53. By Section 75, drawback on imported materials used in the manufacture of goods which are exported is taken care of. Therefore, we have two categories of drawbacks, the first being allowable on reexport of duty paid goods and the second being drawback on imported materials used in the manufacture of goods which are exported. The petitioners' claim refers to the second category, falling in Section 75. The Section 75 reads as under:

"75. Drawback on imported materials used in the manufacture of goods which are exported.

(1) Where it appears to the Central Government that in respect of goods of any class or description manufactured, processed or on which any operation has been carried out in India, being goods which have been entered for export and in respect of which an order permitting the clearance and loading thereof for exportation has been made under section 51 by the proper officer, or being goods entered for export by post under section 82 and in respect of which an order permitting clearance for exportation has been made by the proper officer, a drawback should be allowed of duties of customs chargeable under this Act on any imported materials of a class or description used in the manufacture or processing of such goods or carrying out any operation on such goods, the Central Government may, by notification in the Official Gazette, direct that drawback shall be allowed in respect of such goods in accordance with, and subject to, the rules made under subsection (2):

Provided that no drawback shall be allowed under this subsection in respect of any of the aforesaid goods which the Central Government may, by rules made under subsection (2), specify, if the export value of such goods or class of goods is less than the value of the imported materials used in the manufacture or processing of such goods or carrying out any operation on such goods or class of goods, or is not more than such percentage of the value of the imported materials used in the manufacture or processing of such goods or carrying out any operation on such goods or class of goods as the Central Government may, by notification in the Official Gazette, specify in this behalf:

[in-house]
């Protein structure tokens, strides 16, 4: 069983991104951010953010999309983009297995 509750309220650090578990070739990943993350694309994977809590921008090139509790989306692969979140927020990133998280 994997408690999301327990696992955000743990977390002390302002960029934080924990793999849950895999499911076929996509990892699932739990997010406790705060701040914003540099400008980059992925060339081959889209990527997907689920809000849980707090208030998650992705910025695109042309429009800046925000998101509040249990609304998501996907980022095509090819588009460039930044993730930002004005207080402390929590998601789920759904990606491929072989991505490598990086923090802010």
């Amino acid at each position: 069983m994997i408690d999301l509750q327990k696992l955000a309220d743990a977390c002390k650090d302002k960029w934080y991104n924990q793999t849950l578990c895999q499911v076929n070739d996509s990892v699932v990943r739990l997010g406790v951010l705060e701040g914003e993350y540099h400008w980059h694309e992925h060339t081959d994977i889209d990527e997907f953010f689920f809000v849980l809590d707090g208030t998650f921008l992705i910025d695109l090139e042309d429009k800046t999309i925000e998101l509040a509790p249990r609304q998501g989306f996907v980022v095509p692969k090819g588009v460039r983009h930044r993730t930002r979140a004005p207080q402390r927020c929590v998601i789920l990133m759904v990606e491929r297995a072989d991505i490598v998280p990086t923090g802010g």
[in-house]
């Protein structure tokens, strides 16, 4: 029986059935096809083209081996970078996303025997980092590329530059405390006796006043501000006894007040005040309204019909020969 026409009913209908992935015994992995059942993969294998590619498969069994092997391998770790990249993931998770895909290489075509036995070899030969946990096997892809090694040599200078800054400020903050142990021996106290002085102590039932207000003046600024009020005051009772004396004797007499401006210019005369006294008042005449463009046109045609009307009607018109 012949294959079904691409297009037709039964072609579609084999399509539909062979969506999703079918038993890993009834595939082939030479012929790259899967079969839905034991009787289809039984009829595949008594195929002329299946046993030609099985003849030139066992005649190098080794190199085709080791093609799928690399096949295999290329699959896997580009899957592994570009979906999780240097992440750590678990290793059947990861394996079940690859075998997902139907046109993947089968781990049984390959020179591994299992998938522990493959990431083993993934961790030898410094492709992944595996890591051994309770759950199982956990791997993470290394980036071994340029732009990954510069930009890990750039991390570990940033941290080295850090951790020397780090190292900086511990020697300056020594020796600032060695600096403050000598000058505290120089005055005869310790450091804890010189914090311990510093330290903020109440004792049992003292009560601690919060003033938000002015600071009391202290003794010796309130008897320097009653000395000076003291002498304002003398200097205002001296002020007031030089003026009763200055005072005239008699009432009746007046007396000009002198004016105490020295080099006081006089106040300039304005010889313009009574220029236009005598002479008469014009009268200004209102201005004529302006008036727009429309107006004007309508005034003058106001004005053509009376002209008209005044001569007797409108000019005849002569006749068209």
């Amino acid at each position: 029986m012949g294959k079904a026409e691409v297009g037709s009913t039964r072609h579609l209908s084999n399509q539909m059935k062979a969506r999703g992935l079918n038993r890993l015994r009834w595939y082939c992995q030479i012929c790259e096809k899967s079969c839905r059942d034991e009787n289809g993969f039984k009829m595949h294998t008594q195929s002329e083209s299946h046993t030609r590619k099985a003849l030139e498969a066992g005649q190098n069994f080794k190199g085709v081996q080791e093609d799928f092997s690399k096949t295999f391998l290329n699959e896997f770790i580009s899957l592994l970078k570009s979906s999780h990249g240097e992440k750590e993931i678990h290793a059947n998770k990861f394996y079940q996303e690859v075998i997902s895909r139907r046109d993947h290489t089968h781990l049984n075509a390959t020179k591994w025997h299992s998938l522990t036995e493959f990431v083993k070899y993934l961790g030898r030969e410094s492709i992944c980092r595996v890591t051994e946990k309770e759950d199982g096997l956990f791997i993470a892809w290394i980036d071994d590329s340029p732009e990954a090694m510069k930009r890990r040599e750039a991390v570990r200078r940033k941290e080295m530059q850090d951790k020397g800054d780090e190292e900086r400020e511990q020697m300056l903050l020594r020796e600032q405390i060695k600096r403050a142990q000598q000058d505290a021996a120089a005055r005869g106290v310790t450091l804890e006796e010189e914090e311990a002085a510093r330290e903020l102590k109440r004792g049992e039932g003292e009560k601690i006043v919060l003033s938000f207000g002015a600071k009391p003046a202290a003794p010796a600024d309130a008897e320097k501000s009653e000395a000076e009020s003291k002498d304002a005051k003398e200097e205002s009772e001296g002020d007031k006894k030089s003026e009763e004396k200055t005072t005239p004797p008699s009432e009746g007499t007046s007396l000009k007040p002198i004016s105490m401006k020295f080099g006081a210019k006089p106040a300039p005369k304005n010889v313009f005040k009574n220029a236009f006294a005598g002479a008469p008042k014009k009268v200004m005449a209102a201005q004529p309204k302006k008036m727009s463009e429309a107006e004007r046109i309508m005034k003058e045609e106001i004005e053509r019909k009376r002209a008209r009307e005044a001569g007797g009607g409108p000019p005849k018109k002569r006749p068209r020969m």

Provided further that where any drawback has been allowed on any goods under this subsection and the sale proceeds in respect of such goods are not received by or on behalf of the exporter in India within the time allowed under the Foreign Exchange Management Act, 1999 (42 of 1999), such drawback shall, except under such circumstances or such conditions as the Central Government may, by rules, specify, be deemed never to have been allowed and the Central Government may, by rules made under subsection (2), specify the procedure for the recovery or adjustment of the amount of such drawback.

(1-A) Where it appears to the Central Government that the quantity of a particular material imported into India is more than the total quantity of like material that has been used in the goods manufactured, processed or on which any operation has been carried out in India and exported outside India, then, the Central Government may, by notification in the Official Gazette, declare that so much of the material as is contained in the goods exported shall, for the purpose of subsection (1), be deemed to be imported material.

(2) The Central Government may make rules for the purpose of carrying out the provisions of subsection (1) and, in particular, such rules may provide

(a) for the payment of drawback equal to the amount of duty actually paid on the imported materials used in the manufacture or processing of the goods or carrying out any operation on the goods or as is specified in the rules as the average amount of duty paid on the materials of that class or description used in the manufacture or processing of export goods or carrying out any operation on export goods of that class or description either by manufacturers generally or by persons processing or carrying on any operation generally or by any particular manufacturer or particular person carrying on any process or other operation, and interest, if any, payable thereon;